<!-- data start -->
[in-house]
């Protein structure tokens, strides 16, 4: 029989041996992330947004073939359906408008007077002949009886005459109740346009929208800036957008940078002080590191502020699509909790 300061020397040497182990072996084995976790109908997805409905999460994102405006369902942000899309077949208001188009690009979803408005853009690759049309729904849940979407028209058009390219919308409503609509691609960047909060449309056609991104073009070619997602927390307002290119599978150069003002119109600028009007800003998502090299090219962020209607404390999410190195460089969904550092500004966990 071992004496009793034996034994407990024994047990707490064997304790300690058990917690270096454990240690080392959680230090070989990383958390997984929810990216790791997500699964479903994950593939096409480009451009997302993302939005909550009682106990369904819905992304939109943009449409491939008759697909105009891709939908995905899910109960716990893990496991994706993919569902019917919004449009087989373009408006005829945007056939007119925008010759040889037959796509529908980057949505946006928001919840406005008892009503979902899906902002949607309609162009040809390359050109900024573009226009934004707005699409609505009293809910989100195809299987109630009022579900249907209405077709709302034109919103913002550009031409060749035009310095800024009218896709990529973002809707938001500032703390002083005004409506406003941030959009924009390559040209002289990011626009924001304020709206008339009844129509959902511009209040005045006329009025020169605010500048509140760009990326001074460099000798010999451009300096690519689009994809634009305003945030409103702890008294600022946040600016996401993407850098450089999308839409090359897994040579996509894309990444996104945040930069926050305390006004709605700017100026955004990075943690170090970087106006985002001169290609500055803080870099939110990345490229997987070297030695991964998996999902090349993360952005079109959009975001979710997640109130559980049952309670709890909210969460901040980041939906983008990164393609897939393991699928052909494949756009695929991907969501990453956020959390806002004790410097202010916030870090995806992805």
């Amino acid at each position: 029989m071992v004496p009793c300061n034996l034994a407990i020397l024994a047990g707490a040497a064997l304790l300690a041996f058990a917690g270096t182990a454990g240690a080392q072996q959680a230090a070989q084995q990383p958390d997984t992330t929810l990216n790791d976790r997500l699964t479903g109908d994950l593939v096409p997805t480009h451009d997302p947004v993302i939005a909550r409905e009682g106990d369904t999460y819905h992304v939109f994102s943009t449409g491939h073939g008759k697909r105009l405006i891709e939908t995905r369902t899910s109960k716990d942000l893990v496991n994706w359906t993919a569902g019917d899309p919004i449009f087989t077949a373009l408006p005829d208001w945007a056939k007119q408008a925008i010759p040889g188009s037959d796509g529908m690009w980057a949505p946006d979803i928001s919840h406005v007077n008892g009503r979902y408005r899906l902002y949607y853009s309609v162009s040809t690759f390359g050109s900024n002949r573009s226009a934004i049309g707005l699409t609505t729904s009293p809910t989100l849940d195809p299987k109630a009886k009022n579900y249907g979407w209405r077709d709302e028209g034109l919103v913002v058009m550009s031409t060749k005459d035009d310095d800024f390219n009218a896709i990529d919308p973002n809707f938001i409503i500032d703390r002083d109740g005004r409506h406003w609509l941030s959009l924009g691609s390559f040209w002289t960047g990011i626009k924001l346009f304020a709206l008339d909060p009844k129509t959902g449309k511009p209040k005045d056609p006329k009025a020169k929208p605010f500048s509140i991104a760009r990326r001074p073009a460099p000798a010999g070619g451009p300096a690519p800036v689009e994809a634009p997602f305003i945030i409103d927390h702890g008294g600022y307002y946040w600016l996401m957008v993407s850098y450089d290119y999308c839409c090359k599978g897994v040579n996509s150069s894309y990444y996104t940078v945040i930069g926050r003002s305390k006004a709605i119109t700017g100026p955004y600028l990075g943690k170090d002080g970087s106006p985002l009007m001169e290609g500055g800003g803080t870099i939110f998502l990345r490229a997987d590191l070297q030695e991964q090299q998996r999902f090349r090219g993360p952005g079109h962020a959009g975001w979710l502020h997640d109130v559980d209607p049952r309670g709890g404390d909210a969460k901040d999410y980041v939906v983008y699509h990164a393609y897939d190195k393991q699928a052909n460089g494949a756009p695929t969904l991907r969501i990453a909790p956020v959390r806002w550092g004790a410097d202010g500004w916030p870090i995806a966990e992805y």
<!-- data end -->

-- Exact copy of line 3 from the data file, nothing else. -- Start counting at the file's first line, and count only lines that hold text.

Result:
């Amino acid at each position: 029989m071992v004496p009793c300061n034996l034994a407990i020397l024994a047990g707490a040497a064997l304790l300690a041996f058990a917690g270096t182990a454990g240690a080392q072996q959680a230090a070989q084995q990383p958390d997984t992330t929810l990216n790791d976790r997500l699964t479903g109908d994950l593939v096409p997805t480009h451009d997302p947004v993302i939005a909550r409905e009682g106990d369904t999460y819905h992304v939109f994102s943009t449409g491939h073939g008759k697909r105009l405006i891709e939908t995905r369902t899910s109960k716990d942000l893990v496991n994706w359906t993919a569902g019917d899309p919004i449009f087989t077949a373009l408006p005829d208001w945007a056939k007119q408008a925008i010759p040889g188009s037959d796509g529908m690009w980057a949505p946006d979803i928001s919840h406005v007077n008892g009503r979902y408005r899906l902002y949607y853009s309609v162009s040809t690759f390359g050109s900024n002949r573009s226009a934004i049309g707005l699409t609505t729904s009293p809910t989100l849940d195809p299987k109630a009886k009022n579900y249907g979407w209405r077709d709302e028209g034109l919103v913002v058009m550009s031409t060749k005459d035009d310095d800024f390219n009218a896709i990529d919308p973002n809707f938001i409503i500032d703390r002083d109740g005004r409506h406003w609509l941030s959009l924009g691609s390559f040209w002289t960047g990011i626009k924001l346009f304020a709206l008339d909060p009844k129509t959902g449309k511009p209040k005045d056609p006329k009025a020169k929208p605010f500048s509140i991104a760009r990326r001074p073009a460099p000798a010999g070619g451009p300096a690519p800036v689009e994809a634009p997602f305003i945030i409103d927390h702890g008294g600022y307002y946040w600016l996401m957008v993407s850098y450089d290119y999308c839409c090359k599978g897994v040579n996509s150069s894309y990444y996104t940078v945040i930069g926050r003002s305390k006004a709605i119109t700017g100026p955004y600028l990075g943690k170090d002080g970087s106006p985002l009007m001169e290609g500055g800003g803080t870099i939110f998502l990345r490229a997987d590191l070297q030695e991964q090299q998996r999902f090349r090219g993360p952005g079109h962020a959009g975001w979710l502020h997640d109130v559980d209607p049952r309670g709890g404390d909210a969460k901040d999410y980041v939906v983008y699509h990164a393609y897939d190195k393991q699928a052909n460089g494949a756009p695929t969904l991907r969501i990453a909790p956020v959390r806002w550092g004790a410097d202010g500004w916030p870090i995806a966990e992805y």